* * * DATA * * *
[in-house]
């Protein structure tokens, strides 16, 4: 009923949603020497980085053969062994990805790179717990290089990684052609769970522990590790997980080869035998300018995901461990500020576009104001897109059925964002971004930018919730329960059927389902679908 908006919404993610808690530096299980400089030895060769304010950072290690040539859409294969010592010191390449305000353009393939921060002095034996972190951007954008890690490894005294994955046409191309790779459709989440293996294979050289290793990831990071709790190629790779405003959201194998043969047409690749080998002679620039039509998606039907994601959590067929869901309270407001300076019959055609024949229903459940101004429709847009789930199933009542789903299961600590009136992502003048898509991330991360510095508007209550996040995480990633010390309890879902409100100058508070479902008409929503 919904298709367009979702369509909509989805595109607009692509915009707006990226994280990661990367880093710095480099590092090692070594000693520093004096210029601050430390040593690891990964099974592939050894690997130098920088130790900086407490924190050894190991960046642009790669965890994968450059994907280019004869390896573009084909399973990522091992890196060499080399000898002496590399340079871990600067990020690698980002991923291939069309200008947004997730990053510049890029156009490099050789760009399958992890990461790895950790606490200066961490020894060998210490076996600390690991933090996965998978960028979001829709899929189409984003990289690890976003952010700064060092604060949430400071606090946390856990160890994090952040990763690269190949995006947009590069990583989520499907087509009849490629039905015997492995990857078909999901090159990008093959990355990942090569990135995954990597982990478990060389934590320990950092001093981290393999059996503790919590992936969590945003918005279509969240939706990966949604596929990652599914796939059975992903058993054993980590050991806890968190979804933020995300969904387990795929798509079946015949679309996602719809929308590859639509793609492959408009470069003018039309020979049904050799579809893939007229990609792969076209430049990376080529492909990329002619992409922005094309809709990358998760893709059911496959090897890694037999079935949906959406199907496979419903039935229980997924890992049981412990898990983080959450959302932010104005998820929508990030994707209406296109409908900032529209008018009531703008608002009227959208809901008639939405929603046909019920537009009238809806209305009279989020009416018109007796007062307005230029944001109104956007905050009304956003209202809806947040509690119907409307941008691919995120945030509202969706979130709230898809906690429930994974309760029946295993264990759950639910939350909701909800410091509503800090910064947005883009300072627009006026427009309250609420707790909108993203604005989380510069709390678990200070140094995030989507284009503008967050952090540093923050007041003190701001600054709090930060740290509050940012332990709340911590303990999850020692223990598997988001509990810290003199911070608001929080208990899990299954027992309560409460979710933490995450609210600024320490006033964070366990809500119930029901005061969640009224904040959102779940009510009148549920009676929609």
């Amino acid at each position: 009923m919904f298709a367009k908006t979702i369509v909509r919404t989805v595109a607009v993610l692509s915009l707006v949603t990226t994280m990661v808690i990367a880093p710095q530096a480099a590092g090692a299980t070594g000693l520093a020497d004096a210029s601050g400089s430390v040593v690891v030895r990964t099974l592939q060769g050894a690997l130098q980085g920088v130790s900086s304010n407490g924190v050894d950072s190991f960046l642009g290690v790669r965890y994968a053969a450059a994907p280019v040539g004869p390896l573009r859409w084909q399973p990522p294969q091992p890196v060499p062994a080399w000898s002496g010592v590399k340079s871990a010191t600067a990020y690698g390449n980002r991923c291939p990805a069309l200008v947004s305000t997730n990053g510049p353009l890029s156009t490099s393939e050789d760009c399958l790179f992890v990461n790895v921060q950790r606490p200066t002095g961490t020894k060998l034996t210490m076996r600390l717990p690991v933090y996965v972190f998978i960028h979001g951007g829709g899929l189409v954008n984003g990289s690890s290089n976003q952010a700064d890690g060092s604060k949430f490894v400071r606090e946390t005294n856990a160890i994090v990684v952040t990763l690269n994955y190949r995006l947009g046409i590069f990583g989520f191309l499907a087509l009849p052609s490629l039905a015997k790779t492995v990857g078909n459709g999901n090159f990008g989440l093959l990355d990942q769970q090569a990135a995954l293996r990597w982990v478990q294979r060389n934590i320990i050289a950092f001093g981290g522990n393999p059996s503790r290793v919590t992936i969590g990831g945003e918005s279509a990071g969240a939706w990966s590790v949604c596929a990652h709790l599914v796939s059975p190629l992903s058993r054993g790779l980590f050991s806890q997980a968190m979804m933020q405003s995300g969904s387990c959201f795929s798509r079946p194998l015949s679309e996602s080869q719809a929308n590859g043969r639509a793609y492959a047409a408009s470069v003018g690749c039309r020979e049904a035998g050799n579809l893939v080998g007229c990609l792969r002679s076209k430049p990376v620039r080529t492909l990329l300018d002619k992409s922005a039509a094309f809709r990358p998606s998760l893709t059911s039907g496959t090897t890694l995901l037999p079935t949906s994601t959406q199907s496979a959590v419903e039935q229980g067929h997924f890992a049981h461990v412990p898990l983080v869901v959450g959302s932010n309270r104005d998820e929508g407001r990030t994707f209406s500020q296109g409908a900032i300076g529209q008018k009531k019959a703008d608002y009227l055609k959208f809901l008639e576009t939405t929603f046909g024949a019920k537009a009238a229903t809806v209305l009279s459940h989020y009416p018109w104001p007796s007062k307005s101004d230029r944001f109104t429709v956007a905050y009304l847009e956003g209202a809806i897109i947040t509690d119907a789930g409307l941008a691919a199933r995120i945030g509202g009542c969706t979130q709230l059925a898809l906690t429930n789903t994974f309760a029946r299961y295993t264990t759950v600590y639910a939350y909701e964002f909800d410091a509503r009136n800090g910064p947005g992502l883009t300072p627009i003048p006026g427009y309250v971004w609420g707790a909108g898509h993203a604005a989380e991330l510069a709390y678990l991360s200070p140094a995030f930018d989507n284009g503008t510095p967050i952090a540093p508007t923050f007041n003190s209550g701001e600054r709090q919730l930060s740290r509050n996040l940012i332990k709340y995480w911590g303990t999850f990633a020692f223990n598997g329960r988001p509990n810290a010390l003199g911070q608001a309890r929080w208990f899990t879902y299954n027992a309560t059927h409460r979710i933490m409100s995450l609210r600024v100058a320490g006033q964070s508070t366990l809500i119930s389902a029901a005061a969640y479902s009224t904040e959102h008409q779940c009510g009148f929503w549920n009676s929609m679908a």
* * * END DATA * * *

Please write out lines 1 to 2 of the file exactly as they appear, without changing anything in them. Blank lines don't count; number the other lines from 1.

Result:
[in-house]
């Protein structure tokens, strides 16, 4: 009923949603020497980085053969062994990805790179717990290089990684052609769970522990590790997980080869035998300018995901461990500020576009104001897109059925964002971004930018919730329960059927389902679908 908006919404993610808690530096299980400089030895060769304010950072290690040539859409294969010592010191390449305000353009393939921060002095034996972190951007954008890690490894005294994955046409191309790779459709989440293996294979050289290793990831990071709790190629790779405003959201194998043969047409690749080998002679620039039509998606039907994601959590067929869901309270407001300076019959055609024949229903459940101004429709847009789930199933009542789903299961600590009136992502003048898509991330991360510095508007209550996040995480990633010390309890879902409100100058508070479902008409929503 919904298709367009979702369509909509989805595109607009692509915009707006990226994280990661990367880093710095480099590092090692070594000693520093004096210029601050430390040593690891990964099974592939050894690997130098920088130790900086407490924190050894190991960046642009790669965890994968450059994907280019004869390896573009084909399973990522091992890196060499080399000898002496590399340079871990600067990020690698980002991923291939069309200008947004997730990053510049890029156009490099050789760009399958992890990461790895950790606490200066961490020894060998210490076996600390690991933090996965998978960028979001829709899929189409984003990289690890976003952010700064060092604060949430400071606090946390856990160890994090952040990763690269190949995006947009590069990583989520499907087509009849490629039905015997492995990857078909999901090159990008093959990355990942090569990135995954990597982990478990060389934590320990950092001093981290393999059996503790919590992936969590945003918005279509969240939706990966949604596929990652599914796939059975992903058993054993980590050991806890968190979804933020995300969904387990795929798509079946015949679309996602719809929308590859639509793609492959408009470069003018039309020979049904050799579809893939007229990609792969076209430049990376080529492909990329002619992409922005094309809709990358998760893709059911496959090897890694037999079935949906959406199907496979419903039935229980997924890992049981412990898990983080959450959302932010104005998820929508990030994707209406296109409908900032529209008018009531703008608002009227959208809901008639939405929603046909019920537009009238809806209305009279989020009416018109007796007062307005230029944001109104956007905050009304956003209202809806947040509690119907409307941008691919995120945030509202969706979130709230898809906690429930994974309760029946295993264990759950639910939350909701909800410091509503800090910064947005883009300072627009006026427009309250609420707790909108993203604005989380510069709390678990200070140094995030989507284009503008967050952090540093923050007041003190701001600054709090930060740290509050940012332990709340911590303990999850020692223990598997988001509990810290003199911070608001929080208990899990299954027992309560409460979710933490995450609210600024320490006033964070366990809500119930029901005061969640009224904040959102779940009510009148549920009676929609």